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Low-Ranked Tennis Players Served Prize Increases

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Lower-ranked tennis players will be able to collect more in prize money than ever before at this year's Wimbledon tournament, a development which experts hope will help them to meet the high costs of professional tennis.

The sport's top players recognized the disparity in prize money between top ranked and low ranked players and last summer, Roger Federer, Andy Murray, Rafael Nadal and Djokovic met with the Grand Slam committees to discuss an increase in prize money, especially for players that lose in the first rounds.

Grand Slam organizers agreed to raise the total amount of prize money for the four prestigious events and allocate the highest percent of increases in prize money to players who lose in the first few rounds of the tournaments. Wimbledon increased by the total prize money by $10 million, the biggest increase of all.

"At the heart of the increase is a wish by the Club to continue to build on last year's focus of targeting the increases to the side of the draw which we felt needed it most - the players who lose in the early rounds or in qualifying," Wimbledon organizers said following the decision.

The Australian Open increased its total prize money by $4 million, Roland Garros (French Open) increased by $3 million and the U.S. Open increased by $8 million.

(Read More: How Much LeBron Makes If the Heat Win an NBA Title)

Donna Vekic, currently ranked 64 in the world, told CNBC the increase of prize money is fantastic news.

"Tennis is a very expensive sport and I know fully that my parents have sacrificed a great deal to get me to this stage in my career. This is a monumental and historic achievement for women's tennis and I want to thank everyone involved for fighting for this milestone."

Sergiy Stakhovsky, currently ranked 117 in the world, said he and other players are very happy with the prize money increase that came after a long time and hours of discussion.

"We all worked for this to happen around a year, or even more. The impact is significant as players are moving towards a larger group of individuals who can actually earn money by playing tennis," he said.

According to the ATP, the governing body for male professional tennis, Stakhovsky has made $2.7 million in prize money over his 10-year professional career. Novak Djokovic, currently ranked number one by the ATP, made almost the same amount after winning one event, the Australian Open, this January.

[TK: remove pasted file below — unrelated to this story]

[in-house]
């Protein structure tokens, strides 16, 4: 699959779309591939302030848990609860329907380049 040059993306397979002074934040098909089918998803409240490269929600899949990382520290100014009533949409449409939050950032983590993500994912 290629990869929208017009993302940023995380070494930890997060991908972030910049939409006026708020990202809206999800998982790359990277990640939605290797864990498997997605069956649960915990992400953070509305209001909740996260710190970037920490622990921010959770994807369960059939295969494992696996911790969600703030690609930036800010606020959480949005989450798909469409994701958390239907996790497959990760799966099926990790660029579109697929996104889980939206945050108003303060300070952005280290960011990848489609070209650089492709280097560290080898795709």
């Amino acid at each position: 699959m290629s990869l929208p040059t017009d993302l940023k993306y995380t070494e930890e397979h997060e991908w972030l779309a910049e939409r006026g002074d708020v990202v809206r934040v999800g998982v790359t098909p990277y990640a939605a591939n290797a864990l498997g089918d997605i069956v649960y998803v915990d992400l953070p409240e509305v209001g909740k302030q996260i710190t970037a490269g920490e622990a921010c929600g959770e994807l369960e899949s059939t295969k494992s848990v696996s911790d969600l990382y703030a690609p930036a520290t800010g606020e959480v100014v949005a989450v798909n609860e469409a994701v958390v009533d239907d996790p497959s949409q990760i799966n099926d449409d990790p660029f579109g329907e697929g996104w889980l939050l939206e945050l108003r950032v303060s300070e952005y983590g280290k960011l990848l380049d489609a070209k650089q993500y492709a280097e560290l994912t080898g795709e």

Other experts also pointed to the high costs associated with the sport and the significant discrepancy in financial payouts between tennis players.

"It's difficult for lower players to travel, get proper training and (there are) costs associated with that. It's a tough profession to make a living in," Chris Widmaier, Managing Director of Communications for the U.S. governing body of tennis USTA told CNBC.

Brad Gilbert, tennis coach and expert, agreed, pointing out players also face significant costs for their entourage.

"You're paying your coach, his hotel, his airfare, and your airfare. Sometimes a lot of guys have a trainer with them as well. You're paying three tickets. If you have a girlfriend or a wife, you are paying for four tickets," Gilbert said.

Lower-ranked players may have limited coaching options because of their budgets. Gilbert said every coaching deal is different depending on a player's rank, but the top 20 players have better contracts.

Players with endorsements can also cut costs on equipment or clothing. Stakhovsky said players with major endorsements fall into two main groups.

"First is the elite. We are talking about top 20 players. The second group is based on the market: Japan, China, and the United States. If you are coming of these countries, you have a good chance of being branded," Stakhovsky said.

For those that struggle to catch the major brands' attention, there may be more good news over the next few years. The U.S. Open has pledged to increase its total prize money to $50 million by 2017 from $33.6 million for 2013.

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